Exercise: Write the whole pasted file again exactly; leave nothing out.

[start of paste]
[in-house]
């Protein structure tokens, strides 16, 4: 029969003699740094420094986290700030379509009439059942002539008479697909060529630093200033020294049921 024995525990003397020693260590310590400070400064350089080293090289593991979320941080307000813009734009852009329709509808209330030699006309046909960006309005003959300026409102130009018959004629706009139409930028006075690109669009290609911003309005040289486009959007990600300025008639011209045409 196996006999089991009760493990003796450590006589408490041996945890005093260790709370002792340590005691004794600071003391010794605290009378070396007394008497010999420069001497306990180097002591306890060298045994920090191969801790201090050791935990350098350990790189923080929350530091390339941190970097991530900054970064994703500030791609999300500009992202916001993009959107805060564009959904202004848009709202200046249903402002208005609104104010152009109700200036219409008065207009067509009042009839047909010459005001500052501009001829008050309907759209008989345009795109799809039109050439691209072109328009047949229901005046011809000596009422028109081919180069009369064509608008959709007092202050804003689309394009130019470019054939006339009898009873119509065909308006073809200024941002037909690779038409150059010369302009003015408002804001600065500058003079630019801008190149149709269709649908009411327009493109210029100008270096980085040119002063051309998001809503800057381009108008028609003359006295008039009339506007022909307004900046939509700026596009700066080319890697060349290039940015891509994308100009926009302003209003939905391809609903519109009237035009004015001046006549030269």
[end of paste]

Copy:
[in-house]
């Protein structure tokens, strides 16, 4: 029969003699740094420094986290700030379509009439059942002539008479697909060529630093200033020294049921 024995525990003397020693260590310590400070400064350089080293090289593991979320941080307000813009734009852009329709509808209330030699006309046909960006309005003959300026409102130009018959004629706009139409930028006075690109669009290609911003309005040289486009959007990600300025008639011209045409 196996006999089991009760493990003796450590006589408490041996945890005093260790709370002792340590005691004794600071003391010794605290009378070396007394008497010999420069001497306990180097002591306890060298045994920090191969801790201090050791935990350098350990790189923080929350530091390339941190970097991530900054970064994703500030791609999300500009992202916001993009959107805060564009959904202004848009709202200046249903402002208005609104104010152009109700200036219409008065207009067509009042009839047909010459005001500052501009001829008050309907759209008989345009795109799809039109050439691209072109328009047949229901005046011809000596009422028109081919180069009369064509608008959709007092202050804003689309394009130019470019054939006339009898009873119509065909308006073809200024941002037909690779038409150059010369302009003015408002804001600065500058003079630019801008190149149709269709649908009411327009493109210029100008270096980085040119002063051309998001809503800057381009108008028609003359006295008039009339506007022909307004900046939509700026596009700066080319890697060349290039940015891509994308100009926009302003209003939905391809609903519109009237035009004015001046006549030269």